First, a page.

Nathan Lane doesn't need to do a television series.
A Tony Award winner for "A Funny Thing Happened on the Way to the Forum," he's one of theater's brightest and funniest lights. He's also a full-fledged movie star thanks to his funny performances in the 1996 blockbuster "The Birdcage" and the 1997 slapstick farce "MouseHunt."
But here is Lane, sitting on the Paramount set of his new NBC comedy "Encore! Encore!" explaining why he decided to take another shot at conquering the sitcom world. Sixteen years ago, Lane starred with Mickey Rooney and Dana Carvey in the short-lived NBC comedy, "One of the Boys."
"I guess there's some sort of unspoken show business rule," says Lane, breaking into a snobby British accent: " 'You do the theater and then you move into television and then, of course, that is your stepping stone to film stardom.' I've done it every which way. I've done theater for many, many years and then had some success in films. I would do television sporadically. I thought this was a good time to try it."
And he was looking for a more "livable" schedule. "There is something that felt nice about this," he says, "sort of having a home base. Somehow packing up for four months to go off and make a movie. ... I wanted to try this."
"Encore! Encore!" is the latest series from the Emmy Award-winning creators of "Frasier": David Angell, Peter Casey and David Lee. Lane had been a guest star on their show a few years back, earning an Emmy nomination as a man masquerading as Frasier Crane.
Lane, 42, who is friendly and funny but noticeably tired from the previous evening's taping, relates that the producers told him if he ever wanted to star in a series, they would be glad to develop a show for him.
"I always liked the idea [of doing a series]. For some people, it's the least form of entertainment, but when it's really done well like on 'Fraiser' or 'Seinfeld,' it can be really satisfying."
Lane plays Joseph Pioni, a larger-than-life, self-centered opera star who is forced to return to his family's vineyard in California after a freak vocal accident. Joan Plowright plays his mother; Glenne Headly is his divorced sister; Trevor Fehrman is her 16-year-old son and Ernie Sabella, who was the voice of Pumba to Lane's Timon in "The Lion King," is the gruff vineyard manager.
Lane says he and the producers batted around ideas for the premise of the series. "They came back with this," he explains. "It combined a bit of what I was thinking about in terms of a character. You know, somebody who is a celebrity and was difficult and tempermental--all of those fun things to play. I haven't seen a show about an opera singer. There's sort of a poignant side of it--this freak accident happens and now he can't sing. So there is a sadness to it as well."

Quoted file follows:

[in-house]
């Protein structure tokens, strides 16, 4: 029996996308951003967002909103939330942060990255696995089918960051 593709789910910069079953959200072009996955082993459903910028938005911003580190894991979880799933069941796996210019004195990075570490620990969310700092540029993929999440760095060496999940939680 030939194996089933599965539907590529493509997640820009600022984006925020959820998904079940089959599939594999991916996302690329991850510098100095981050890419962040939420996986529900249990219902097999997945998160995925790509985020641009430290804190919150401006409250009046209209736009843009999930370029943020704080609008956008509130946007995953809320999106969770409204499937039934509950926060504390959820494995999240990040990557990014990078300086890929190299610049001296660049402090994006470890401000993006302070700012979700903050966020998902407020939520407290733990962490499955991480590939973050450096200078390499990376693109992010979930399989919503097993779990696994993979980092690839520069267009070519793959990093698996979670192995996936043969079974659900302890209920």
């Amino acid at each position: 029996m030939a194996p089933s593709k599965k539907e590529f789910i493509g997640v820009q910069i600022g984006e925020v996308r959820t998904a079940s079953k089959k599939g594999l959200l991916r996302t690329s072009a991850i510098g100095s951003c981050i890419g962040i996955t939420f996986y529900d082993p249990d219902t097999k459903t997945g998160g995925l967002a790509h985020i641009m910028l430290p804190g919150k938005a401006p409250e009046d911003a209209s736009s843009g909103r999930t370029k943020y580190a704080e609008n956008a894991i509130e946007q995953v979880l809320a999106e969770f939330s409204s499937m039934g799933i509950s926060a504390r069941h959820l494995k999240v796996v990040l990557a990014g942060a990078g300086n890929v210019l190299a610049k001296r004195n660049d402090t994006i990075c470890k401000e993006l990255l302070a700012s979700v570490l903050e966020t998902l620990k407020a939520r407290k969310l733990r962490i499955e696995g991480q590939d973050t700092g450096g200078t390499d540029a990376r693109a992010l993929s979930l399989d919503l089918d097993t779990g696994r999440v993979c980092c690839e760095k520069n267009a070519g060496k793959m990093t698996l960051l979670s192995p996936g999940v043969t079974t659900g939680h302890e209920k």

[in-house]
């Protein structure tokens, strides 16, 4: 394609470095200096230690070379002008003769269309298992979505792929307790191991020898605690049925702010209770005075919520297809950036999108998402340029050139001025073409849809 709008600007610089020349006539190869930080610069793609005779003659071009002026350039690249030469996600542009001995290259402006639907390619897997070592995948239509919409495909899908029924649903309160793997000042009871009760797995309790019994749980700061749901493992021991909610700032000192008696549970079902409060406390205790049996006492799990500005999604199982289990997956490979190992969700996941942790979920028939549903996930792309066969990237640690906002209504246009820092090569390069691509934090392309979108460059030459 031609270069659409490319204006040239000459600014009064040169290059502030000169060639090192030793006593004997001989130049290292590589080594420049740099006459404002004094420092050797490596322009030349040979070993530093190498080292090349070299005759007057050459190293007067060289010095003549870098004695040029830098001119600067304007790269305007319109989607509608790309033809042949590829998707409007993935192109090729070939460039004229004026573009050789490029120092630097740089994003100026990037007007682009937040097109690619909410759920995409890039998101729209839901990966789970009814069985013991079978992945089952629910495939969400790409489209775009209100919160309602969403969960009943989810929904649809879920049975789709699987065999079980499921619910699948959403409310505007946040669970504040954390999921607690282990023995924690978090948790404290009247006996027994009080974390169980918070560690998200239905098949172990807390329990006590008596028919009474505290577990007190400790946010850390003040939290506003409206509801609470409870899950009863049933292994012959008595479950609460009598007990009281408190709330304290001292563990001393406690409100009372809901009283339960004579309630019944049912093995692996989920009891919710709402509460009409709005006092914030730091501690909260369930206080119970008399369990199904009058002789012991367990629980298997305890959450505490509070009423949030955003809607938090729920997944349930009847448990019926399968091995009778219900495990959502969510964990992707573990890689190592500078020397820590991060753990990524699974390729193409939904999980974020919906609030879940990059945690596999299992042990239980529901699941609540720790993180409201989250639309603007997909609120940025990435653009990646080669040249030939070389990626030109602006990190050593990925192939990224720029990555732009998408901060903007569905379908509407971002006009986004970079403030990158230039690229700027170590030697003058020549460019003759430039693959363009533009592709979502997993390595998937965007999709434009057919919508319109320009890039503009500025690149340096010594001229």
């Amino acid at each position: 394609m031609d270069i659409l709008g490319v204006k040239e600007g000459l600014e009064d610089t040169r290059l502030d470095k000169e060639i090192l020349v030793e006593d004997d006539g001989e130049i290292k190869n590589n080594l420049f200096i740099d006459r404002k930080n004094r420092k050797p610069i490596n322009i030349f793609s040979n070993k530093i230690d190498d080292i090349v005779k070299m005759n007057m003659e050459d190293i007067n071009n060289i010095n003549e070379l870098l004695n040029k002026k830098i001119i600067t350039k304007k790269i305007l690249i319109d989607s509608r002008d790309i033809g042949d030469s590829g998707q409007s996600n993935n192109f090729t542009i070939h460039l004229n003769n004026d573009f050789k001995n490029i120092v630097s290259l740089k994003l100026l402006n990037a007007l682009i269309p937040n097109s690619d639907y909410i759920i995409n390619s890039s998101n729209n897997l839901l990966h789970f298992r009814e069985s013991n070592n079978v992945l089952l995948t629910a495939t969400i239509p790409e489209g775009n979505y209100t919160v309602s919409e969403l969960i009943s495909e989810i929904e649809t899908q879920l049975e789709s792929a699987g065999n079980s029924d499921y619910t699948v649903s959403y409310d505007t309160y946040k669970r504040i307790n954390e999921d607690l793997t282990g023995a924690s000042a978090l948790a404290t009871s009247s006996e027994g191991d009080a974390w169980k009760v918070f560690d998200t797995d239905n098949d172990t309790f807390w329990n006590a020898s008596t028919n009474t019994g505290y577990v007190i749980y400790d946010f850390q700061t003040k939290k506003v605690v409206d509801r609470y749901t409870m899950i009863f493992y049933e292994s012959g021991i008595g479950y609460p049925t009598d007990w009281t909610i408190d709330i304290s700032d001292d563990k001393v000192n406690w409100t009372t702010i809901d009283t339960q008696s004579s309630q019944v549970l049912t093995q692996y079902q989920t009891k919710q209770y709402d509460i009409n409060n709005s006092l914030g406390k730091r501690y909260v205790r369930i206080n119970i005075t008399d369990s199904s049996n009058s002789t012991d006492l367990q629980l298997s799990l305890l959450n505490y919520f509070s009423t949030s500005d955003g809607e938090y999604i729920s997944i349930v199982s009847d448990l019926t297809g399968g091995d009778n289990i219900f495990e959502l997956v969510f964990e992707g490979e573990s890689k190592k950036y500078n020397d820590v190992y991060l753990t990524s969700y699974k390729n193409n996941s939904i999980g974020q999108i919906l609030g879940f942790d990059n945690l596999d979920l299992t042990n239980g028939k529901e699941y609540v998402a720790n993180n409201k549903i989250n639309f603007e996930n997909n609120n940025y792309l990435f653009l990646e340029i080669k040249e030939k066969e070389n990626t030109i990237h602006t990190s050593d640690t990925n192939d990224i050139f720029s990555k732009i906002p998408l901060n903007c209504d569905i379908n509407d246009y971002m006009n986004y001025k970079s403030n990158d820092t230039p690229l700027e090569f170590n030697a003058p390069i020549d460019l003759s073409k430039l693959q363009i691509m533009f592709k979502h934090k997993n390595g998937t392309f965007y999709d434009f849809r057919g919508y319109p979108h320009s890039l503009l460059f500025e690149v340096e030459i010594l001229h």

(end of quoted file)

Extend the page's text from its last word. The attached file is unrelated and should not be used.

Despite its pedigree and award-winning cast, there was industry buzz this summer that "Encore! Encore!" was in trouble. Two actors in the original pilot were replaced, and at the annual July meeting of television critics in Pasadena, NBC neither screened the pilot nor brought in the stars for interviews.
Lane maintains that the series is in fine shape. "In my struggle to become a mature adult, I try not to let things like that bother me," he says with a small smile.
"[The rumors] don't have any basis in reality. Everybody felt that they didn't want to show them the pilot because they recast two roles. The fact of the matter is, we couldn't be at the thing because Joan and I were both doing films. We're movie stars--that's why they built the show around us," he says, laughing.
He feels at home working with his pal Sabella, who also appeared with him in "A Funny Thing" and "MouseHunt," and is enjoying co-stars Plowright and Headly. "Joan is heaven," Lane says. "She is such a funny and sweet woman. I have known Glenne a long time. I think we have strong work ethics. There is already chemistry."
Lane also felt instant chemistry with Bette Midler on the set of "Isn't She Great," which he shot this summer. Midler plays "Valley of the Dolls" novelist Jacqueline Susann and Lane is cast as her husband, Irving Mansfield.
"You know what I call Bette?" Lane says, laughing. "Feisty Spice. That's my nickname for her. I think we were destined to work together. We had so many laughs and she's so funny. There were days she could kill me, she's so funny. We were like an old married couple. We were like the battling Bickersons the way we would carry on. She's wonderful."
Despite his commitment to "Encore!," Lane hasn't abandoned the theater. He's scheduled to fly back to New York during a hiatus from the series to do a workshop with Victor Garber ("Titanic") of Stephen Sondheim's new musical, "Wise Guys."
Jon Robin Baitz ("The Film Society," "The Substance of Fire") is also writing a play, "A Small Hotel," for Lane and Julie Kavner. "I think we are doing a reading of it in January at L.A. Theatre Works," he says. "All he says is that I play a marble magnate. I'm the king of marble!"
Lane is planning to put down roots here. "I'm looking to rent a house," he says. He's also going to try to finally learn how to drive.
"If I told you how many times in New York I sat at driving school, me and six illegal aliens, watching a movie called 'Blood on the Highway.' I'd get my learner's permit and go into a panic. That's one of the things I have to do--again in my struggle to become a mature adult."
"Encore! Encore" airs Tuesdays at 8:30 p.m. on NBC.